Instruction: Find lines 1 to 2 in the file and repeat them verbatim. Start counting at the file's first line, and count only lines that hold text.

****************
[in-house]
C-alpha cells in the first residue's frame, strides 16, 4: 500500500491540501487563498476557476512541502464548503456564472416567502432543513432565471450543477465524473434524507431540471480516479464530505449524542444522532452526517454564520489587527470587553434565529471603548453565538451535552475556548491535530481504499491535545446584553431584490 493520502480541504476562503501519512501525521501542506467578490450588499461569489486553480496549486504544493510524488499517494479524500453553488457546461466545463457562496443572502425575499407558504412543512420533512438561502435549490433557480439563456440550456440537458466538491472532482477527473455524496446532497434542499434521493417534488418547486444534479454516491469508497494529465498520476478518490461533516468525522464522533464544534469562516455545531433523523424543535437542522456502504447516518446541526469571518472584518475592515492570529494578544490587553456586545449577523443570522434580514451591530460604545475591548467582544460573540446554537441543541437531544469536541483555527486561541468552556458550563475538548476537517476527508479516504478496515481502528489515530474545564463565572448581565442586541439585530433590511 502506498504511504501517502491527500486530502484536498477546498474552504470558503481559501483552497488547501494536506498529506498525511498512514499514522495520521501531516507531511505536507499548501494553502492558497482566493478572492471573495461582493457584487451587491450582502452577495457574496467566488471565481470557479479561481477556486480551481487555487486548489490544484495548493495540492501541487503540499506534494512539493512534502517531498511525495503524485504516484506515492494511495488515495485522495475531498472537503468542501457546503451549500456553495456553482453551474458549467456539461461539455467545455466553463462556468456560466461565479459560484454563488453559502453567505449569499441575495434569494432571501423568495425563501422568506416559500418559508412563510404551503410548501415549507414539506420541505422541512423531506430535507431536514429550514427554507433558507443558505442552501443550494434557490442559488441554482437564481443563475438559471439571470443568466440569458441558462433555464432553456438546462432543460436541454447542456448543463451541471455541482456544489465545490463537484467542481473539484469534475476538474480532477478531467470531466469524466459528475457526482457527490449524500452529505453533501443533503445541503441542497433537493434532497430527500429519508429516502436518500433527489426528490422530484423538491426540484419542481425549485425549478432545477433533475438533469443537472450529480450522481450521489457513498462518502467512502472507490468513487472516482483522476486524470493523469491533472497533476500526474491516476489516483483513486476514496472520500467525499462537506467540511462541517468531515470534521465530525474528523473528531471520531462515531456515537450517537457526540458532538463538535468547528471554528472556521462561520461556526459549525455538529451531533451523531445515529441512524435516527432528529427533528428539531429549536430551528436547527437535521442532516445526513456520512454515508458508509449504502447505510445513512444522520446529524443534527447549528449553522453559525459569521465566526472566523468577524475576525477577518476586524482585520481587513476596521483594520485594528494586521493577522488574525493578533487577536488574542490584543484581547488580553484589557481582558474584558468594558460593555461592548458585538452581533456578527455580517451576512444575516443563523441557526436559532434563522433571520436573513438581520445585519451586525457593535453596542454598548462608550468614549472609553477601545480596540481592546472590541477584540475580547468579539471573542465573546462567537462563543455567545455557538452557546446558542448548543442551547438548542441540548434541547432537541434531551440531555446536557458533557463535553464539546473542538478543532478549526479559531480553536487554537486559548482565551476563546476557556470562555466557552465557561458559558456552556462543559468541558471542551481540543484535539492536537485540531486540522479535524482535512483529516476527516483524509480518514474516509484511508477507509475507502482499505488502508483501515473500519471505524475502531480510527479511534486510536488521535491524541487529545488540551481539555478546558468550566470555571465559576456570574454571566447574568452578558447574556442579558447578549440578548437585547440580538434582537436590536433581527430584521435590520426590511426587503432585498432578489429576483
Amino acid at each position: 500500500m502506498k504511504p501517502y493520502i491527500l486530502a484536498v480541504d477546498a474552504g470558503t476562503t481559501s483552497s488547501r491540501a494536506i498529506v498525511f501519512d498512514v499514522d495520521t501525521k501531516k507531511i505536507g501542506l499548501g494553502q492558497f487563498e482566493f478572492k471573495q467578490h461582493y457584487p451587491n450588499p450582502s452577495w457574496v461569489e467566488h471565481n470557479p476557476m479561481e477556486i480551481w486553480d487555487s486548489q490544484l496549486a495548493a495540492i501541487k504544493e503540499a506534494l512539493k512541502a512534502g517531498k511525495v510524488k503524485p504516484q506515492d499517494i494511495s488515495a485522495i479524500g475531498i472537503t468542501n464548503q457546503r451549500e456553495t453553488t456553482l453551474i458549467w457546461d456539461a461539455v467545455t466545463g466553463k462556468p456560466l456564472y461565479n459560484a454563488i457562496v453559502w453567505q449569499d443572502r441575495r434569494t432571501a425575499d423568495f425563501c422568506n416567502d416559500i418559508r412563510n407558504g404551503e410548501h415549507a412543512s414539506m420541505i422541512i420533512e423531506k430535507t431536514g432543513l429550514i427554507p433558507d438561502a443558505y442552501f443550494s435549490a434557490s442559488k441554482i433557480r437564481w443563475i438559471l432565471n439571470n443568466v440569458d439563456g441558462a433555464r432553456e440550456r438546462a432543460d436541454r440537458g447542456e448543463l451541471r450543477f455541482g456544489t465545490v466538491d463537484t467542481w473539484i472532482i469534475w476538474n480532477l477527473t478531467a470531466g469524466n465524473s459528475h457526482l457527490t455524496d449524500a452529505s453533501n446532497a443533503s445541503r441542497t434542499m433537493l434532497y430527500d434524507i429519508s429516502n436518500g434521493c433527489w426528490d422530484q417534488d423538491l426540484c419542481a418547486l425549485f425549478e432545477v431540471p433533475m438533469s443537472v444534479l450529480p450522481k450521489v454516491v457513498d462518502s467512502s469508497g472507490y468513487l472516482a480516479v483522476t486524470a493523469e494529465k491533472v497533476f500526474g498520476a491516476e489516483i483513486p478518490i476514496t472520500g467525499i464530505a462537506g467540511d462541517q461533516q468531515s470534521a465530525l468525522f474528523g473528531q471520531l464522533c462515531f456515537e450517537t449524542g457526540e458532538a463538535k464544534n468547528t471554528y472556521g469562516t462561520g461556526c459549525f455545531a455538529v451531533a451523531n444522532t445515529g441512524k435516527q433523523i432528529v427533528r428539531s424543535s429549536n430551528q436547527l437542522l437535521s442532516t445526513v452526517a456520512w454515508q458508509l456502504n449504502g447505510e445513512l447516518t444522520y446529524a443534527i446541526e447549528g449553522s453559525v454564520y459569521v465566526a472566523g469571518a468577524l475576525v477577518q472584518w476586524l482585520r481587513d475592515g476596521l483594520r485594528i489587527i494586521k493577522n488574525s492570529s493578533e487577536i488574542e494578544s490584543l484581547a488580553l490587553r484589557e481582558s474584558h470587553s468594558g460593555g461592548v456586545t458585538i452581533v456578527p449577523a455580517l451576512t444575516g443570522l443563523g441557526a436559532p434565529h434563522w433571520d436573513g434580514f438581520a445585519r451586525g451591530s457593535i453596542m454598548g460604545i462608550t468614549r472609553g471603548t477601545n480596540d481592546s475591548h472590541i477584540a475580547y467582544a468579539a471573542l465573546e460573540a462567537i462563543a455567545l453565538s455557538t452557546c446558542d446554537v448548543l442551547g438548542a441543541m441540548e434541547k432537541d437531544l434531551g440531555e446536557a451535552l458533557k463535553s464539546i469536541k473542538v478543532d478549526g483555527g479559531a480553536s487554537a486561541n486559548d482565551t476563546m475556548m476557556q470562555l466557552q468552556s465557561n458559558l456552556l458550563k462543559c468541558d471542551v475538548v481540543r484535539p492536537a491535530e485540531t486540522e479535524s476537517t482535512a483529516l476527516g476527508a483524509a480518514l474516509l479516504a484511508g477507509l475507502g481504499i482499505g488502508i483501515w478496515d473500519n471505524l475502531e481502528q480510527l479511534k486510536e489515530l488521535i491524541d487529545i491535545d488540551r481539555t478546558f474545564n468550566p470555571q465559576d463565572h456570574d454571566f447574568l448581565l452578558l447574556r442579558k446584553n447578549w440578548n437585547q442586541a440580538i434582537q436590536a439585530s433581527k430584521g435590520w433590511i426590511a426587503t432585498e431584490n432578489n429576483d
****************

[in-house]
C-alpha cells in the first residue's frame, strides 16, 4: 500500500491540501487563498476557476512541502464548503456564472416567502432543513432565471450543477465524473434524507431540471480516479464530505449524542444522532452526517454564520489587527470587553434565529471603548453565538451535552475556548491535530481504499491535545446584553431584490 493520502480541504476562503501519512501525521501542506467578490450588499461569489486553480496549486504544493510524488499517494479524500453553488457546461466545463457562496443572502425575499407558504412543512420533512438561502435549490433557480439563456440550456440537458466538491472532482477527473455524496446532497434542499434521493417534488418547486444534479454516491469508497494529465498520476478518490461533516468525522464522533464544534469562516455545531433523523424543535437542522456502504447516518446541526469571518472584518475592515492570529494578544490587553456586545449577523443570522434580514451591530460604545475591548467582544460573540446554537441543541437531544469536541483555527486561541468552556458550563475538548476537517476527508479516504478496515481502528489515530474545564463565572448581565442586541439585530433590511 502506498504511504501517502491527500486530502484536498477546498474552504470558503481559501483552497488547501494536506498529506498525511498512514499514522495520521501531516507531511505536507499548501494553502492558497482566493478572492471573495461582493457584487451587491450582502452577495457574496467566488471565481470557479479561481477556486480551481487555487486548489490544484495548493495540492501541487503540499506534494512539493512534502517531498511525495503524485504516484506515492494511495488515495485522495475531498472537503468542501457546503451549500456553495456553482453551474458549467456539461461539455467545455466553463462556468456560466461565479459560484454563488453559502453567505449569499441575495434569494432571501423568495425563501422568506416559500418559508412563510404551503410548501415549507414539506420541505422541512423531506430535507431536514429550514427554507433558507443558505442552501443550494434557490442559488441554482437564481443563475438559471439571470443568466440569458441558462433555464432553456438546462432543460436541454447542456448543463451541471455541482456544489465545490463537484467542481473539484469534475476538474480532477478531467470531466469524466459528475457526482457527490449524500452529505453533501443533503445541503441542497433537493434532497430527500429519508429516502436518500433527489426528490422530484423538491426540484419542481425549485425549478432545477433533475438533469443537472450529480450522481450521489457513498462518502467512502472507490468513487472516482483522476486524470493523469491533472497533476500526474491516476489516483483513486476514496472520500467525499462537506467540511462541517468531515470534521465530525474528523473528531471520531462515531456515537450517537457526540458532538463538535468547528471554528472556521462561520461556526459549525455538529451531533451523531445515529441512524435516527432528529427533528428539531429549536430551528436547527437535521442532516445526513456520512454515508458508509449504502447505510445513512444522520446529524443534527447549528449553522453559525459569521465566526472566523468577524475576525477577518476586524482585520481587513476596521483594520485594528494586521493577522488574525493578533487577536488574542490584543484581547488580553484589557481582558474584558468594558460593555461592548458585538452581533456578527455580517451576512444575516443563523441557526436559532434563522433571520436573513438581520445585519451586525457593535453596542454598548462608550468614549472609553477601545480596540481592546472590541477584540475580547468579539471573542465573546462567537462563543455567545455557538452557546446558542448548543442551547438548542441540548434541547432537541434531551440531555446536557458533557463535553464539546473542538478543532478549526479559531480553536487554537486559548482565551476563546476557556470562555466557552465557561458559558456552556462543559468541558471542551481540543484535539492536537485540531486540522479535524482535512483529516476527516483524509480518514474516509484511508477507509475507502482499505488502508483501515473500519471505524475502531480510527479511534486510536488521535491524541487529545488540551481539555478546558468550566470555571465559576456570574454571566447574568452578558447574556442579558447578549440578548437585547440580538434582537436590536433581527430584521435590520426590511426587503432585498432578489429576483